6.
PLoS One ; 16(12): e0260487, 2021.
Article in English | MEDLINE | ID: covidwho-1581781

ABSTRACT

At the start of the COVID-19 pandemic, the Centers for Disease Control and Prevention (CDC) designed, manufactured, and distributed the CDC 2019-Novel Coronavirus (2019-nCoV) Real-Time RT-PCR Diagnostic Panel for SARS-CoV-2 detection. The diagnostic panel targeted three viral nucleocapsid gene loci (N1, N2, and N3 primers and probes) to maximize sensitivity and to provide redundancy for virus detection if mutations occurred. After the first distribution of the diagnostic panel, state public health laboratories reported fluorescent signal in the absence of viral template (false-positive reactivity) for the N3 component and to a lesser extent for N1. This report describes the findings of an internal investigation conducted by the CDC to identify the cause(s) of the N1 and N3 false-positive reactivity. For N1, results demonstrate that contamination with a synthetic template, that occurred while the "bulk" manufactured materials were located in a research lab for quality assessment, was the cause of false reactivity in the first lot. Base pairing between the 3' end of the N3 probe and the 3' end of the N3 reverse primer led to amplification of duplex and larger molecules resulting in false reactivity in the N3 assay component. We conclude that flaws in both assay design and handling of the "bulk" material, caused the problems with the first lot of the 2019-nCoV Real-Time RT-PCR Diagnostic Panel. In addition, within this study, we found that the age of the examined diagnostic panel reagents increases the frequency of false positive results for N3. We discuss these findings in the context of improvements to quality control, quality assurance, and assay validation practices that have since been improved at the CDC.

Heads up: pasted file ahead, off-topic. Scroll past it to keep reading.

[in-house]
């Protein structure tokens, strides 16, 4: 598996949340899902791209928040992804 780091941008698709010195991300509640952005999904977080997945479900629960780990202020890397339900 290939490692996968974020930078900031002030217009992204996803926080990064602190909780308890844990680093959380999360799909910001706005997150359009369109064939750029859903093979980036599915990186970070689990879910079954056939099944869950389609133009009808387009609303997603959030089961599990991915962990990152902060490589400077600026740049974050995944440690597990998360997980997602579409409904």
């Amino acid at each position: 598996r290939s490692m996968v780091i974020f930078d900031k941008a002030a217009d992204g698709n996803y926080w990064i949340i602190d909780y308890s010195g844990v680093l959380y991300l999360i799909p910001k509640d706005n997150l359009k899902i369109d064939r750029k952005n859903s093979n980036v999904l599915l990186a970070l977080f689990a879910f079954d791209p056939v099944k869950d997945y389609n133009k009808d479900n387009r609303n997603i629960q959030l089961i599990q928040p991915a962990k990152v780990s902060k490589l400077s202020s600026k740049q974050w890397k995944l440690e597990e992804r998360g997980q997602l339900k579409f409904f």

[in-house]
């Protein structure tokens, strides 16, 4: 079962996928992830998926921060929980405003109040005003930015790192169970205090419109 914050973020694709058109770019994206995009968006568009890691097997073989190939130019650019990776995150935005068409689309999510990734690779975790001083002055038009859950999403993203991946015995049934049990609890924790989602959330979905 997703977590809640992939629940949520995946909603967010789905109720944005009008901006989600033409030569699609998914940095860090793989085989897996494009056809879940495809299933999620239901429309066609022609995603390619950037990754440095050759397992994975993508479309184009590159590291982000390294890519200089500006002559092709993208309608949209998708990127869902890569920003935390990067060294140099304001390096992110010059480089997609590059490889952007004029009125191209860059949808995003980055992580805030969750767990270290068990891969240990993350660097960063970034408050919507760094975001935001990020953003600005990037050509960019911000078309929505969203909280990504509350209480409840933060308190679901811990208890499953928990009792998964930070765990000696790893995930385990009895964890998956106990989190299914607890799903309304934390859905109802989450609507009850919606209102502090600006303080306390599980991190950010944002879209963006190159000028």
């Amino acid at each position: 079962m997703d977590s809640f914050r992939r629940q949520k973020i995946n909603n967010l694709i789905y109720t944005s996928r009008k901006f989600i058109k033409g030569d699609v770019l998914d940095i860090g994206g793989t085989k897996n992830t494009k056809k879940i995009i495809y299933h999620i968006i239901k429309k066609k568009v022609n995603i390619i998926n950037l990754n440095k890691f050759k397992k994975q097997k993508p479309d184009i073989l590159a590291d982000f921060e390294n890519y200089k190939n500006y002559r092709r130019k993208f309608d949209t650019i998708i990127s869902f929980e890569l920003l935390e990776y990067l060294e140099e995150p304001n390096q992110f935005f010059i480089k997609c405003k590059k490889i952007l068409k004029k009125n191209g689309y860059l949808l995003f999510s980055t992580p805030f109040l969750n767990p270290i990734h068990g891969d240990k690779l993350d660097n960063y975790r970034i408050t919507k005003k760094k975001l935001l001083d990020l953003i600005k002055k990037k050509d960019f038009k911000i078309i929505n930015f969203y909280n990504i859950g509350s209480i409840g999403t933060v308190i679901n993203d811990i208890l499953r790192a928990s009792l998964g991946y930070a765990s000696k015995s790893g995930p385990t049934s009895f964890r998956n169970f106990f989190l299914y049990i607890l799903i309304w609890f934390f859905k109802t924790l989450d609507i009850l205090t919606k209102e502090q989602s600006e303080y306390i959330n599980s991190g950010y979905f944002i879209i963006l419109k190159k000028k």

Subject(s)
COVID-19 , DNA Primers , False Positive Reactions , Humans , Reverse Transcriptase Polymerase Chain Reaction , SARS-CoV-2